Help for Sensory Hypersensitivity in Autism, ADHD, and Tourette Syndrome
I have learned that no one treatment or intervention can be expected to “cure” an individual diagnosed with autism, Tourette syndrome (TS), or an attention disorder. But I’ve seen that improvement often accompanies the use of nondrug therapies and that a multifaceted approach can be beneficial, particularly when dealing with sensory defensiveness.
As a behavior consultant, I help teachers develop motivational programs for children who receive special education services. I have also raised two children who developed TS at an early age. I’ve combined some of the most helpful practices from my work in the classroom with alternative therapy approaches learned from my own family and from the parents of children I work with.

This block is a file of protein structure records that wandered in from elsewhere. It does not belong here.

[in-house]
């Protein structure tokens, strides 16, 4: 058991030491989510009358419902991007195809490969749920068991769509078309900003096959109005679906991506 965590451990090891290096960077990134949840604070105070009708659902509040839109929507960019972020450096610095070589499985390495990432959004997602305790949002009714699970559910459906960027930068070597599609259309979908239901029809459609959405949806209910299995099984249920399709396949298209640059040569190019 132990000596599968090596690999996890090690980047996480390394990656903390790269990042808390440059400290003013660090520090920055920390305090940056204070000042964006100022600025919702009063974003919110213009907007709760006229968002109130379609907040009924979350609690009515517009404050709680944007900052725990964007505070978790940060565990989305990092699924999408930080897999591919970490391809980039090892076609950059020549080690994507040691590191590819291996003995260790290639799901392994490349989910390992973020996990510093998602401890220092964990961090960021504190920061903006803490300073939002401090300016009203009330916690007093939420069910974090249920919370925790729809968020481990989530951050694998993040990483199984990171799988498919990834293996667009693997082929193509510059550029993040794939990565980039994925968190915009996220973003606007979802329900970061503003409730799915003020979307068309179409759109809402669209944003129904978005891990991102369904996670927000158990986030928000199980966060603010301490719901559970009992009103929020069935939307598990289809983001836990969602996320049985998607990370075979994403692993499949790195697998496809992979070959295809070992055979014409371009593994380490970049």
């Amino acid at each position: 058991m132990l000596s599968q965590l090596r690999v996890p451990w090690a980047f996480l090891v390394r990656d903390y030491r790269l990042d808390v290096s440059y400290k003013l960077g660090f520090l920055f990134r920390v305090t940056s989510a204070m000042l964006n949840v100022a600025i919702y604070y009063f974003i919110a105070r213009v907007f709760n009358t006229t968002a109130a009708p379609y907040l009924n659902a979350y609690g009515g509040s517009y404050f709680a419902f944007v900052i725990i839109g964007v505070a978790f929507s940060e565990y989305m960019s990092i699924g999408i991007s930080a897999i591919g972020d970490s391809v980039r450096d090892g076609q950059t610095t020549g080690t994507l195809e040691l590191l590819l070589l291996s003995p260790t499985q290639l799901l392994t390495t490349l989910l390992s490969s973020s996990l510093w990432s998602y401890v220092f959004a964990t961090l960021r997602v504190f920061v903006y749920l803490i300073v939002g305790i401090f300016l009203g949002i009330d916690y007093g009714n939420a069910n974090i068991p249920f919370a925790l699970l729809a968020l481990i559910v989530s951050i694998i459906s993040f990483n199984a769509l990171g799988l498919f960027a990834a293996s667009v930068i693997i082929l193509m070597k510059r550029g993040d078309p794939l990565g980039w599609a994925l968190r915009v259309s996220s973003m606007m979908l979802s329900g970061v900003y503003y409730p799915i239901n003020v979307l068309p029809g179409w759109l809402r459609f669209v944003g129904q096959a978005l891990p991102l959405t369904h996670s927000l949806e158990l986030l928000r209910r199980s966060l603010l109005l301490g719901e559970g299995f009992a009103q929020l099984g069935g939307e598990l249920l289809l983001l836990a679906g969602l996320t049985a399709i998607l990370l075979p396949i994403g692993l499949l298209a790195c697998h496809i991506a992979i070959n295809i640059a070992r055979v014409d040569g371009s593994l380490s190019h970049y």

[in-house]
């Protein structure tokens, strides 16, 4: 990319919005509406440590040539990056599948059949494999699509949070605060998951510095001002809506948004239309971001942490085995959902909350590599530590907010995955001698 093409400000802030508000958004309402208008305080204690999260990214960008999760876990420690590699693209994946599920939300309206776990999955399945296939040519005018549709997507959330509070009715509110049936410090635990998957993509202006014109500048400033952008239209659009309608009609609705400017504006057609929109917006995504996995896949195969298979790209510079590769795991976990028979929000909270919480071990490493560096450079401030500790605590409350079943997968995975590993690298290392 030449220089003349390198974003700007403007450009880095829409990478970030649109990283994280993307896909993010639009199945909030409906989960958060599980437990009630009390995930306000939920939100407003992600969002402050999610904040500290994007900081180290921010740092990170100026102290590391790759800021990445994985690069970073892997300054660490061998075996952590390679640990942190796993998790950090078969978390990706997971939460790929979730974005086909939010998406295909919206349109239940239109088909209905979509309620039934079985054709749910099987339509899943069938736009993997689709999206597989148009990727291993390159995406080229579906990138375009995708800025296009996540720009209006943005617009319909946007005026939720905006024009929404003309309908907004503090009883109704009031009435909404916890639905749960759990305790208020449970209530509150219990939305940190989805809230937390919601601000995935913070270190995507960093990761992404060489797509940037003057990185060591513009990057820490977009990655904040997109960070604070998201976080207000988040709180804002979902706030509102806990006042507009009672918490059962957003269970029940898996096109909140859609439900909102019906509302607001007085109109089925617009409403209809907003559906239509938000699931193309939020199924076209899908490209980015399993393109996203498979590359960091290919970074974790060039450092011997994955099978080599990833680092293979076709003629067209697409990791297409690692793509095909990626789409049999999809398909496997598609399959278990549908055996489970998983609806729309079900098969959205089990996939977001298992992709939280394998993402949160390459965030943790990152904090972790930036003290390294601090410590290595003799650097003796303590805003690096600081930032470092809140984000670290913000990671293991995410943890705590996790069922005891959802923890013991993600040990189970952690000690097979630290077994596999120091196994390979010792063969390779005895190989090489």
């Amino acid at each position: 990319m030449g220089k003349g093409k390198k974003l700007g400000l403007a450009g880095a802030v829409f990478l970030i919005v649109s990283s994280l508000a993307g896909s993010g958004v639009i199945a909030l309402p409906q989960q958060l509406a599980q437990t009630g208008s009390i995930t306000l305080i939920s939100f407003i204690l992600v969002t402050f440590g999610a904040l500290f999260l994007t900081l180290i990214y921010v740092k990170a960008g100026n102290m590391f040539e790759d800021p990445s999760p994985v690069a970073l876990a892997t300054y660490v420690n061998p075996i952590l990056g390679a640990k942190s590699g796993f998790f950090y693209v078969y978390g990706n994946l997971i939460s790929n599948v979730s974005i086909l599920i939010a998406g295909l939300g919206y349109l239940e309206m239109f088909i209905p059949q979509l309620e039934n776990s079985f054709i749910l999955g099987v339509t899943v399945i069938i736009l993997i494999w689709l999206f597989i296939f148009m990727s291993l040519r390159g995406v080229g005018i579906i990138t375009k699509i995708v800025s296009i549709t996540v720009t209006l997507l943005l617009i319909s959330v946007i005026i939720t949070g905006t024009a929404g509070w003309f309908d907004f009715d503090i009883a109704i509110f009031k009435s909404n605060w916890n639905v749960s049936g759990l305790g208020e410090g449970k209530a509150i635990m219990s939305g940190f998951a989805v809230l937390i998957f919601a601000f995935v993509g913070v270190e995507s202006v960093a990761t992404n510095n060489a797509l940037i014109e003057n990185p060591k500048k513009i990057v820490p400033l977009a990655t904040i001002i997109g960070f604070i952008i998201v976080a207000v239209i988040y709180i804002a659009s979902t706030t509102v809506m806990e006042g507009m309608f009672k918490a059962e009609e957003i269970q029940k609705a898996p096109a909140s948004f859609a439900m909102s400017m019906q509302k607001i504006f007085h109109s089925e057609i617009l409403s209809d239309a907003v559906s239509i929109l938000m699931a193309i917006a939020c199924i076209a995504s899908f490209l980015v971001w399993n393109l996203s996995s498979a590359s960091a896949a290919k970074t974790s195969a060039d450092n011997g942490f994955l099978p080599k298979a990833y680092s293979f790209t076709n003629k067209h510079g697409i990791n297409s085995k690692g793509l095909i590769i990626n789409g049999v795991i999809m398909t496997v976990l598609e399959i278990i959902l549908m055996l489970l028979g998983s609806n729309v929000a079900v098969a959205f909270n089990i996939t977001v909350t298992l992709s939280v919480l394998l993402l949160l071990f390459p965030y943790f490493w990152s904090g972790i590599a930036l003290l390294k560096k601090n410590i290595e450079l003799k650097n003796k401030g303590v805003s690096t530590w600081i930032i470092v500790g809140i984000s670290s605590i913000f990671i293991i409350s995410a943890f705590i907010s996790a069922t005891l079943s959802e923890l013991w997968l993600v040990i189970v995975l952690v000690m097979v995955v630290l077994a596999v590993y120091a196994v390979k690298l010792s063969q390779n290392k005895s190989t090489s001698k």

Two occupational therapists, Jean and Pat Wilbarger, provide this description: “The tendency to react negatively or with alarm to sensory input that is generally considered harmless or nonirritating is typical of sensory defensiveness. Common symptoms may include oversensitivity to light, unexpected touch, and sudden movement, or overreaction to unstable surfaces, high-frequency noises, excessive noise or visual stimuli, and certain smells” (Sensory Defensiveness in Children aged 2-12: An Intervention Guide for Parents and Other Caretakers).
The individual with sensory defensiveness may become overstimulated by noises, tastes, smells, or even types of clothing that are easily accepted by others. A clothing tag, the smell of garbage, or a crowded and noisy hall may quickly send this person into overload. Once in overload, the individual’s symptoms, including tics or self-stimulatory behaviors, tend to increase. He or she is also more likely to shut down or explode in anger.